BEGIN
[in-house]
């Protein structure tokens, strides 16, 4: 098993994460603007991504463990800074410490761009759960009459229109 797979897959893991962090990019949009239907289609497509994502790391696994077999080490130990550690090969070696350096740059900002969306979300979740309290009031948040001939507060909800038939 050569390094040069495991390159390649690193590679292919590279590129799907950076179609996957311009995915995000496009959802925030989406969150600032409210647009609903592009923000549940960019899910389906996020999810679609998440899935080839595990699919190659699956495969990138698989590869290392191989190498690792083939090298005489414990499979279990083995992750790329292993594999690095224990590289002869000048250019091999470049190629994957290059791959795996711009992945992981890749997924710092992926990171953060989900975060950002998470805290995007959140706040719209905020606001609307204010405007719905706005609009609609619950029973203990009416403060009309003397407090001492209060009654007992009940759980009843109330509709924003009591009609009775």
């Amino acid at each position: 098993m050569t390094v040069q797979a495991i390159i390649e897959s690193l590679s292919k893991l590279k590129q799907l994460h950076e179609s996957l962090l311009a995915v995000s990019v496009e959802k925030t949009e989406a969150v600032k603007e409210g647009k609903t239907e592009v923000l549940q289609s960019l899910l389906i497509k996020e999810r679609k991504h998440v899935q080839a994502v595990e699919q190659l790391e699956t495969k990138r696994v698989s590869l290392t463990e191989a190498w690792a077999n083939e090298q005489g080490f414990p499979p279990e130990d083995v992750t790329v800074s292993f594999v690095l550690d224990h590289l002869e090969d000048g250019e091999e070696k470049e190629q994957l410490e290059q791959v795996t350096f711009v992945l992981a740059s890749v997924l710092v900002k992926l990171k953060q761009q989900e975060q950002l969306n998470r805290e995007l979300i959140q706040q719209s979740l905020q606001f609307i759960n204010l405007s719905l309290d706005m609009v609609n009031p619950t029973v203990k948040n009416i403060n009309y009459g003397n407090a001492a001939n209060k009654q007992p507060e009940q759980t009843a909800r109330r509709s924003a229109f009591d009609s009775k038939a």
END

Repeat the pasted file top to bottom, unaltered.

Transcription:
[in-house]
């Protein structure tokens, strides 16, 4: 098993994460603007991504463990800074410490761009759960009459229109 797979897959893991962090990019949009239907289609497509994502790391696994077999080490130990550690090969070696350096740059900002969306979300979740309290009031948040001939507060909800038939 050569390094040069495991390159390649690193590679292919590279590129799907950076179609996957311009995915995000496009959802925030989406969150600032409210647009609903592009923000549940960019899910389906996020999810679609998440899935080839595990699919190659699956495969990138698989590869290392191989190498690792083939090298005489414990499979279990083995992750790329292993594999690095224990590289002869000048250019091999470049190629994957290059791959795996711009992945992981890749997924710092992926990171953060989900975060950002998470805290995007959140706040719209905020606001609307204010405007719905706005609009609609619950029973203990009416403060009309003397407090001492209060009654007992009940759980009843109330509709924003009591009609009775």
């Amino acid at each position: 098993m050569t390094v040069q797979a495991i390159i390649e897959s690193l590679s292919k893991l590279k590129q799907l994460h950076e179609s996957l962090l311009a995915v995000s990019v496009e959802k925030t949009e989406a969150v600032k603007e409210g647009k609903t239907e592009v923000l549940q289609s960019l899910l389906i497509k996020e999810r679609k991504h998440v899935q080839a994502v595990e699919q190659l790391e699956t495969k990138r696994v698989s590869l290392t463990e191989a190498w690792a077999n083939e090298q005489g080490f414990p499979p279990e130990d083995v992750t790329v800074s292993f594999v690095l550690d224990h590289l002869e090969d000048g250019e091999e070696k470049e190629q994957l410490e290059q791959v795996t350096f711009v992945l992981a740059s890749v997924l710092v900002k992926l990171k953060q761009q989900e975060q950002l969306n998470r805290e995007l979300i959140q706040q719209s979740l905020q606001f609307i759960n204010l405007s719905l309290d706005m609009v609609n009031p619950t029973v203990k948040n009416i403060n009309y009459g003397n407090a001492a001939n209060k009654q007992p507060e009940q759980t009843a909800r109330r509709s924003a229109f009591d009609s009775k038939a």